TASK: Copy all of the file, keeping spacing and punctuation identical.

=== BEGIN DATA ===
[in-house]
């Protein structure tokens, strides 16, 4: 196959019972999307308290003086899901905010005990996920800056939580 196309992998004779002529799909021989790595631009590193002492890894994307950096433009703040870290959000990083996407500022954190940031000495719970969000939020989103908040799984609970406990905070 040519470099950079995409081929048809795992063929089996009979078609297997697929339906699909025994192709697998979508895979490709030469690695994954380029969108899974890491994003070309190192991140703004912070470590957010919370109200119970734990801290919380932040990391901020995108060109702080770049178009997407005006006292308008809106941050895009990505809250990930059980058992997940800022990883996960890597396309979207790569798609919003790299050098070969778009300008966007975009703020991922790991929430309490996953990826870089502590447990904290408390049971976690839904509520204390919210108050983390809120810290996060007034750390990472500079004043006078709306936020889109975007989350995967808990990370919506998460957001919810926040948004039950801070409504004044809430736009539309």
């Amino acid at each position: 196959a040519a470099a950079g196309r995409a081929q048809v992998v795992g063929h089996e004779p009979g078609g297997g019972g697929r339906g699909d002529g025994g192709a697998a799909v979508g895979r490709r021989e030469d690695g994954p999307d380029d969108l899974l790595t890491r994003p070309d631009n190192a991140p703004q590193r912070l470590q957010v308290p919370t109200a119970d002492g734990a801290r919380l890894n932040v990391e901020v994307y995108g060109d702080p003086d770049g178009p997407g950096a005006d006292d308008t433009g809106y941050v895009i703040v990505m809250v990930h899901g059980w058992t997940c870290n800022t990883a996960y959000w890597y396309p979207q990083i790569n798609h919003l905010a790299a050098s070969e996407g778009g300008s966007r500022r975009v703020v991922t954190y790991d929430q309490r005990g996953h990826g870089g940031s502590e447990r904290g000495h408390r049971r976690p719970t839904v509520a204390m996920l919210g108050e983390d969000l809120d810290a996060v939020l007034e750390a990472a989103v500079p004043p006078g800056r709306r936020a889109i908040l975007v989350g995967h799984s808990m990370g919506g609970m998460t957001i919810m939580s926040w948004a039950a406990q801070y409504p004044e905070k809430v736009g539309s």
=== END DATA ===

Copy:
[in-house]
């Protein structure tokens, strides 16, 4: 196959019972999307308290003086899901905010005990996920800056939580 196309992998004779002529799909021989790595631009590193002492890894994307950096433009703040870290959000990083996407500022954190940031000495719970969000939020989103908040799984609970406990905070 040519470099950079995409081929048809795992063929089996009979078609297997697929339906699909025994192709697998979508895979490709030469690695994954380029969108899974890491994003070309190192991140703004912070470590957010919370109200119970734990801290919380932040990391901020995108060109702080770049178009997407005006006292308008809106941050895009990505809250990930059980058992997940800022990883996960890597396309979207790569798609919003790299050098070969778009300008966007975009703020991922790991929430309490996953990826870089502590447990904290408390049971976690839904509520204390919210108050983390809120810290996060007034750390990472500079004043006078709306936020889109975007989350995967808990990370919506998460957001919810926040948004039950801070409504004044809430736009539309």
């Amino acid at each position: 196959a040519a470099a950079g196309r995409a081929q048809v992998v795992g063929h089996e004779p009979g078609g297997g019972g697929r339906g699909d002529g025994g192709a697998a799909v979508g895979r490709r021989e030469d690695g994954p999307d380029d969108l899974l790595t890491r994003p070309d631009n190192a991140p703004q590193r912070l470590q957010v308290p919370t109200a119970d002492g734990a801290r919380l890894n932040v990391e901020v994307y995108g060109d702080p003086d770049g178009p997407g950096a005006d006292d308008t433009g809106y941050v895009i703040v990505m809250v990930h899901g059980w058992t997940c870290n800022t990883a996960y959000w890597y396309p979207q990083i790569n798609h919003l905010a790299a050098s070969e996407g778009g300008s966007r500022r975009v703020v991922t954190y790991d929430q309490r005990g996953h990826g870089g940031s502590e447990r904290g000495h408390r049971r976690p719970t839904v509520a204390m996920l919210g108050e983390d969000l809120d810290a996060v939020l007034e750390a990472a989103v500079p004043p006078g800056r709306r936020a889109i908040l975007v989350g995967h799984s808990m990370g919506g609970m998460t957001i919810m939580s926040w948004a039950a406990q801070y409504p004044e905070k809430v736009g539309s």